There are plenty of ways to spend 17 minutes in this town. You could wait for an off-peak bus in Ballard while the local drunks hit you up for cigarettes and pocket change. You could sit on a curb on Broadway and count the white belts. You could even get into a nice shouting match about Iraq with one of those freaky LaRouche acolytes camped near the University Bookstore. One of your best options, though, is to grab a disc by the Spits--the new self-titled one, or an old one, whichever, they're all 17 minutes long--and treat yourself to some good ol' raw, scuzzy, catchy punk-garage rock.

And please, it's not anything close to the current dressed-down-millionaire-rock bullshit everyone seems to love--that kind of "garage" might as well be filled with Ferraris and attached to a house on Lifestyles of the Rich and Lameass. Naw, you'll find the Spits lurking somewhere behind the decrepit Camaro on blocks, the beat-up lawn mower, and the rusty, three-legged foosball table. They're the rats chewing on that musty stack of old porno mags and lapping up the half-dried puddle of Schlitz from the can you spilled on your way back to the rec room. They're a little bit Ramones (okay, a lotta Ramones), a little bit Screamers, and a little bit Devo. They're a musical dive bar--the aural equivalent of sticky floors, ripped vinyl booths, reeking alcoholics perched on rickety stools, and bathrooms even Trainspotting's Renton would be afraid to use. They're sloppy, loud, juvenile, demented, and fun. They're totally fucking brilliant, and they're a band you really need to check out.

"One thing we got is that we're true to what we do," says Spits frontman Sean Wood. "We're not tryin' to sell you nothing; we don't take shit too seriously. The way we look at it, it's like all I'd wanna do is rock my head, be able to dance, maybe laugh a little bit, and have a good time. That's what we're about."

As anyone who's seen the Spits can tell you, their shows are a practically guaranteed good time. And it's been that way ever since their debut "gig" in front of Seattle Central Community College back around 1992, when they rocked the baffled locals with battery-powered amps and a snare drum until the cops came and busted it up. Ten years, a handful of singles and albums, and a lot of rotgut later, the foursome is finally getting their due here and around the country--not only for their music and attitude, but also for their hysterical costumes and unpredictable antics.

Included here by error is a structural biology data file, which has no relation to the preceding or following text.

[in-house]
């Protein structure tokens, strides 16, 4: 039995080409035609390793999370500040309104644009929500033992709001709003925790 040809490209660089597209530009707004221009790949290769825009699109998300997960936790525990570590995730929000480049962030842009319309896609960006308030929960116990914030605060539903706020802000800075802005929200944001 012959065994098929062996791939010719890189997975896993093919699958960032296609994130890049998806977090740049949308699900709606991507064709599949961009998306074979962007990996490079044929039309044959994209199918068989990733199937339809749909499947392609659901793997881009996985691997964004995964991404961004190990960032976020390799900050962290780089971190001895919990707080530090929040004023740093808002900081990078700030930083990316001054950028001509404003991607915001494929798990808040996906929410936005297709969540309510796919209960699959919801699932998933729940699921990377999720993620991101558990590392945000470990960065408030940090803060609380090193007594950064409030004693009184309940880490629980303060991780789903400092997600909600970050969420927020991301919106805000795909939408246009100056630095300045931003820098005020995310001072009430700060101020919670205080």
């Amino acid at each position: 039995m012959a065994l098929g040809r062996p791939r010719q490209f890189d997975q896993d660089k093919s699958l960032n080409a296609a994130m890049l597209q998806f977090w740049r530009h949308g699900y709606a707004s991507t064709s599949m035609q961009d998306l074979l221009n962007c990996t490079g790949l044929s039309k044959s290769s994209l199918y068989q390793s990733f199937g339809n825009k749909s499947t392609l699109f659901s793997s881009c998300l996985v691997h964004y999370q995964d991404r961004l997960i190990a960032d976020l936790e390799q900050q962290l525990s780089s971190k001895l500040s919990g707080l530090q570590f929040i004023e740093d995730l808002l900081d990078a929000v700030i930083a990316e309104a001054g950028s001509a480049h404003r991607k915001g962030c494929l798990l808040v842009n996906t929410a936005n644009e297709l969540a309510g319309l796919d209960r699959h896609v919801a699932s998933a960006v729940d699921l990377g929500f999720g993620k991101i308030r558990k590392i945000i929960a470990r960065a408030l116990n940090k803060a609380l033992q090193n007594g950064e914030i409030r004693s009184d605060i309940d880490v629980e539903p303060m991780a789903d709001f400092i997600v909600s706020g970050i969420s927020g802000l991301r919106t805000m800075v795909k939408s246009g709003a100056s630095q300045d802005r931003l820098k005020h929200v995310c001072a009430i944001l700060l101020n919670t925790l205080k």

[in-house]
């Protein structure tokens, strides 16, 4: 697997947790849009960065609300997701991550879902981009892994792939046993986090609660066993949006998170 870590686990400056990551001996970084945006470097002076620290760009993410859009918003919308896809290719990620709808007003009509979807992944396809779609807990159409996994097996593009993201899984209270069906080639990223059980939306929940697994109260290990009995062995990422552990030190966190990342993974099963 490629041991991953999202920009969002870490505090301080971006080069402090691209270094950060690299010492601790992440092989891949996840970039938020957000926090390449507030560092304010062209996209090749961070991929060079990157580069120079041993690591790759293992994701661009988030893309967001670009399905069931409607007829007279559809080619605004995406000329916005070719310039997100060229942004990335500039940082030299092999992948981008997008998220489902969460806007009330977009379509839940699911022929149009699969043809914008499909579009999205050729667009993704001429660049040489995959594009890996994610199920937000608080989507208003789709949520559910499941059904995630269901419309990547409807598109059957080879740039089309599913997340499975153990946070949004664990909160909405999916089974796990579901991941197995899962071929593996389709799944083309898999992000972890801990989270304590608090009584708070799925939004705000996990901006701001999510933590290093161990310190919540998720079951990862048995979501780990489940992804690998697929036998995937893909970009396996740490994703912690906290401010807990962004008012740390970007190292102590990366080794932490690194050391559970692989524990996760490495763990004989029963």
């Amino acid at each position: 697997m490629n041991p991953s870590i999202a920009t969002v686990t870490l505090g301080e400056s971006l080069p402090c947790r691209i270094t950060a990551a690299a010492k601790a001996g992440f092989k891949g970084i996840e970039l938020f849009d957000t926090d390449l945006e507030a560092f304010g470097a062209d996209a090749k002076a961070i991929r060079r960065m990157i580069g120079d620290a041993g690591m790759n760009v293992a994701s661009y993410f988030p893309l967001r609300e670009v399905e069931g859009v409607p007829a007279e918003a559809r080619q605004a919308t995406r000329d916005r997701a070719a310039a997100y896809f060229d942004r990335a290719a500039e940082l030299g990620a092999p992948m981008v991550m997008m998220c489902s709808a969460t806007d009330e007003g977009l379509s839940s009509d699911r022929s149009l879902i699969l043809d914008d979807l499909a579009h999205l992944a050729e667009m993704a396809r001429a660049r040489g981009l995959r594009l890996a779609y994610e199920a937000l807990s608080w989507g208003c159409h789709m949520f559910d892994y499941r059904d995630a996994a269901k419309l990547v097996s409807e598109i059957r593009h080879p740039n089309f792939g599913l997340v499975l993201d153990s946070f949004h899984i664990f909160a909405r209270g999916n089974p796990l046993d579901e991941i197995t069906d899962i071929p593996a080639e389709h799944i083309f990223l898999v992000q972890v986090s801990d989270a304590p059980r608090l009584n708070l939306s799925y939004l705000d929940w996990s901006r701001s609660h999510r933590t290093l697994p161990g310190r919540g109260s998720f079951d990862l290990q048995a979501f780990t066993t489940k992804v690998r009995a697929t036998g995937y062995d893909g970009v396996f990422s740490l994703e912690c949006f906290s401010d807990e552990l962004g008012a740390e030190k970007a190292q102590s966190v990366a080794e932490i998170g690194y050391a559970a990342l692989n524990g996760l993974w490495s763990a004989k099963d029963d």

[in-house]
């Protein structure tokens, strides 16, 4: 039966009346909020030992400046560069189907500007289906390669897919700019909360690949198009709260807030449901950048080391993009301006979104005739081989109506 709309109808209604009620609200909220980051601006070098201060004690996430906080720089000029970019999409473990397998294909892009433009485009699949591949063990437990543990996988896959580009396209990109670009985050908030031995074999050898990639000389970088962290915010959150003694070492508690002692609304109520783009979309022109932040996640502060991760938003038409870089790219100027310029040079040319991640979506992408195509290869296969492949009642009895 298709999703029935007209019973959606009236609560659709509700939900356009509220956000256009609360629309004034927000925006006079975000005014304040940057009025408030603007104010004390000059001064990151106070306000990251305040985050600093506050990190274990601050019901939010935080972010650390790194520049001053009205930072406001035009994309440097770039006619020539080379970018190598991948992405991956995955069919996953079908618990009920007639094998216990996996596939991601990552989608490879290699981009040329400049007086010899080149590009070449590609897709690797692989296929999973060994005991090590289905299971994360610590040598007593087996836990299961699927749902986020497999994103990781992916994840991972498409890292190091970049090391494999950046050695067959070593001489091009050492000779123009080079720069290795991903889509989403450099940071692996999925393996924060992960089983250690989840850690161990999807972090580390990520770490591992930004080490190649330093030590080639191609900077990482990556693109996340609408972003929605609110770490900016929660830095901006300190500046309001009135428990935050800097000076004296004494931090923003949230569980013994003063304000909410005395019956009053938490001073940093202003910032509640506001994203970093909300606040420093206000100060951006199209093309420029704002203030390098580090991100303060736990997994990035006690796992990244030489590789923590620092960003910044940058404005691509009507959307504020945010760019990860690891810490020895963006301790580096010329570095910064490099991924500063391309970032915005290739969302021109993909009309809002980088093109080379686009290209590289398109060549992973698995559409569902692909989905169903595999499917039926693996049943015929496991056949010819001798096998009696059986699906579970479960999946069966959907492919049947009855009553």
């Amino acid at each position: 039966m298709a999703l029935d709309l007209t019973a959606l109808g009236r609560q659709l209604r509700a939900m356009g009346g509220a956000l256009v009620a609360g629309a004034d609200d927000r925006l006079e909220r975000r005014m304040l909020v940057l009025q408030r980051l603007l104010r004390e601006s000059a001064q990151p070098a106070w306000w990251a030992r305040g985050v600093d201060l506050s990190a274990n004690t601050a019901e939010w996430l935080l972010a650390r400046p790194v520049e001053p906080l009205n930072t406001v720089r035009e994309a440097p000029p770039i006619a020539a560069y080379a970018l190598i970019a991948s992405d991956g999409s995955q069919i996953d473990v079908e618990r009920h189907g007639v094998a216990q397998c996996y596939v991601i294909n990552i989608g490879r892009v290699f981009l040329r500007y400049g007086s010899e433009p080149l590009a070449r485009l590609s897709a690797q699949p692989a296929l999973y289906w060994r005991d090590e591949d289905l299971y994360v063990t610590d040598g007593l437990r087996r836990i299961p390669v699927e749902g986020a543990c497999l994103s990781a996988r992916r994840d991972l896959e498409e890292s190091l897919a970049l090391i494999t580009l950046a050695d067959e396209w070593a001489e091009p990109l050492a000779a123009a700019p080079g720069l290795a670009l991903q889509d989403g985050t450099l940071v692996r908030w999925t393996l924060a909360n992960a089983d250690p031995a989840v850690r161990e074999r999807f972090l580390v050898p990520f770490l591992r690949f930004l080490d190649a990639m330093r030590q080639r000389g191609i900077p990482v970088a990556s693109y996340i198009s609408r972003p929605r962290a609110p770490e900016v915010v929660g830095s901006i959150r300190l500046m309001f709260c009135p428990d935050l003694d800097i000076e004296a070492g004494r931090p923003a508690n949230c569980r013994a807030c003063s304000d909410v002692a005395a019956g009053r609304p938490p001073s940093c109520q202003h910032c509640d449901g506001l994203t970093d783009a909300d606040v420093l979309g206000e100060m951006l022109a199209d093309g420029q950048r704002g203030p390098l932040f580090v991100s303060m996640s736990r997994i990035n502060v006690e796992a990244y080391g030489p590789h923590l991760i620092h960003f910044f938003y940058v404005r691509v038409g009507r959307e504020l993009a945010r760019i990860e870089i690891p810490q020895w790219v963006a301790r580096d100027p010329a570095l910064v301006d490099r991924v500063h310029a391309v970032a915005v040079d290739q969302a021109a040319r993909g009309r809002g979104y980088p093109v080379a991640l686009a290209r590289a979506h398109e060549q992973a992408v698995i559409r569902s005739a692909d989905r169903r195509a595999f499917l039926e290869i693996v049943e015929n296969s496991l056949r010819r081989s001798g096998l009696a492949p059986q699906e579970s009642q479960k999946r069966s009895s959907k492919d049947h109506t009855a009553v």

"It's usually real spontaneous," Wood says of their ever-changing stage attire. "We've been the Murder Spitty Devils, 24-7 Spits, Bloody Mummies, Tin-Foil Men, Drunken Aliens... sometimes we like to go with current affairs. I mean, even if you suck, at least people will laugh. Everyone's doin' the whole Stooges/MC5 shaggy-hair, tight-jeans, scream-and-rip-your-shirt- off thing, and that's boring."

It was a beef over the costumes, though, that led to yet another personnel change at the keyboard position not long ago. Wood says that while it's hard to find and keep a good punk-rock keyboardist, the Spits won't put up with dissent in the ranks.

"We had this guy [Nick Markel], and we told him that no matter what we do, you're gonna be Tim-Tim the Robot," Wood explains. "We made a robot suit out of cardboard boxes and made him wear that. We all changed our costumes, but he always had to be the robot. And he started taking offense to it--I guess chicks couldn't see him or something, and he thought we were making fun of him, but it was like, 'Sorry, you're Tim-Tim the Robot, bro.' So he ended up wussin' out."

Luckily, Wood, bassist (and brother) Erin, and drummer Wayne Draves recently managed to rope a buddy, the enigmatically named "Joe from Portland," in to man the keys. And not a moment too soon, because the band is itching to keep juicing up a city they feel has gone totally limp.

"This place was really cool for a while, and then every fuckin' yuppie in the world moved here. I think Seattle's kinda comin' back, but then again it's kinda pussified. We go to Chicago or Austin and they go nuts, havin' a great time, but here, man, I dunno. It's like with KEXP, they fuckin' blow--they're a bunch of worldbeat, rainy-day-music pusses. And I'm sick of this emo crap. Play some fuckin' rock! I still like it here, but this town needs some toughness. It needs Shittyville to roll in and run all these assholes outta here, and hopefully Seattle will turn back around for the better."

That'll probably take more than 17 minutes, but you can always put the Spits on repeat play until then.